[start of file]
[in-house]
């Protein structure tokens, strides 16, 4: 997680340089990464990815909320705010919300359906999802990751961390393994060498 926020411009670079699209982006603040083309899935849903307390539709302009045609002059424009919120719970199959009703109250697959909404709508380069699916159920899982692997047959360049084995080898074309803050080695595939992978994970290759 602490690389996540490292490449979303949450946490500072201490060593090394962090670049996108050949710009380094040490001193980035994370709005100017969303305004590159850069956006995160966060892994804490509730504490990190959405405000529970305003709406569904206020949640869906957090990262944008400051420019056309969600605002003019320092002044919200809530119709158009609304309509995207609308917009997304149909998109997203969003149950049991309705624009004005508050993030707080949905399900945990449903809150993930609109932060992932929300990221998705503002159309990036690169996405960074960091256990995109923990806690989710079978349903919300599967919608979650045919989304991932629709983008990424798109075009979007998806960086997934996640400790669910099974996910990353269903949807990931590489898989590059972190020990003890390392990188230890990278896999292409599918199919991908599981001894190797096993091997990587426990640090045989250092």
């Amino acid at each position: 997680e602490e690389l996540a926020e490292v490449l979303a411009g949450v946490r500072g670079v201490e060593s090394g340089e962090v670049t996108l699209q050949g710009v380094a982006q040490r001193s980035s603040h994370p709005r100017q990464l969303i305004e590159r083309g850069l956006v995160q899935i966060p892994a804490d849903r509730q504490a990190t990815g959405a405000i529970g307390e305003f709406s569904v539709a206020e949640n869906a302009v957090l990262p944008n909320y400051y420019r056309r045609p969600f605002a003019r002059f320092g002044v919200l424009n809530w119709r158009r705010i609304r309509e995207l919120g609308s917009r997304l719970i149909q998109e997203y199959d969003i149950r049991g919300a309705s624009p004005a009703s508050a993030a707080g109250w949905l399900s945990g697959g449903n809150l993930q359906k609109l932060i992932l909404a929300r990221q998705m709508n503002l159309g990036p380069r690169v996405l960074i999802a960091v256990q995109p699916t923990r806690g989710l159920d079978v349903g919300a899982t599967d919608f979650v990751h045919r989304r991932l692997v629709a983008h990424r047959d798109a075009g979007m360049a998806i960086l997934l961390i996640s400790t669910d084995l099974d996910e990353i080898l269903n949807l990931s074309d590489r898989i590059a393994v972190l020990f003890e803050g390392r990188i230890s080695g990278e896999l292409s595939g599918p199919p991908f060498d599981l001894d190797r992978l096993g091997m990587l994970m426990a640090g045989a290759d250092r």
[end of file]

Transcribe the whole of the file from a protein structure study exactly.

[in-house]
């Protein structure tokens, strides 16, 4: 997680340089990464990815909320705010919300359906999802990751961390393994060498 926020411009670079699209982006603040083309899935849903307390539709302009045609002059424009919120719970199959009703109250697959909404709508380069699916159920899982692997047959360049084995080898074309803050080695595939992978994970290759 602490690389996540490292490449979303949450946490500072201490060593090394962090670049996108050949710009380094040490001193980035994370709005100017969303305004590159850069956006995160966060892994804490509730504490990190959405405000529970305003709406569904206020949640869906957090990262944008400051420019056309969600605002003019320092002044919200809530119709158009609304309509995207609308917009997304149909998109997203969003149950049991309705624009004005508050993030707080949905399900945990449903809150993930609109932060992932929300990221998705503002159309990036690169996405960074960091256990995109923990806690989710079978349903919300599967919608979650045919989304991932629709983008990424798109075009979007998806960086997934996640400790669910099974996910990353269903949807990931590489898989590059972190020990003890390392990188230890990278896999292409599918199919991908599981001894190797096993091997990587426990640090045989250092």
């Amino acid at each position: 997680e602490e690389l996540a926020e490292v490449l979303a411009g949450v946490r500072g670079v201490e060593s090394g340089e962090v670049t996108l699209q050949g710009v380094a982006q040490r001193s980035s603040h994370p709005r100017q990464l969303i305004e590159r083309g850069l956006v995160q899935i966060p892994a804490d849903r509730q504490a990190t990815g959405a405000i529970g307390e305003f709406s569904v539709a206020e949640n869906a302009v957090l990262p944008n909320y400051y420019r056309r045609p969600f605002a003019r002059f320092g002044v919200l424009n809530w119709r158009r705010i609304r309509e995207l919120g609308s917009r997304l719970i149909q998109e997203y199959d969003i149950r049991g919300a309705s624009p004005a009703s508050a993030a707080g109250w949905l399900s945990g697959g449903n809150l993930q359906k609109l932060i992932l909404a929300r990221q998705m709508n503002l159309g990036p380069r690169v996405l960074i999802a960091v256990q995109p699916t923990r806690g989710l159920d079978v349903g919300a899982t599967d919608f979650v990751h045919r989304r991932l692997v629709a983008h990424r047959d798109a075009g979007m360049a998806i960086l997934l961390i996640s400790t669910d084995l099974d996910e990353i080898l269903n949807l990931s074309d590489r898989i590059a393994v972190l020990f003890e803050g390392r990188i230890s080695g990278e896999l292409s595939g599918p199919p991908f060498d599981l001894d190797r992978l096993g091997m990587l994970m426990a640090g045989a290759d250092r």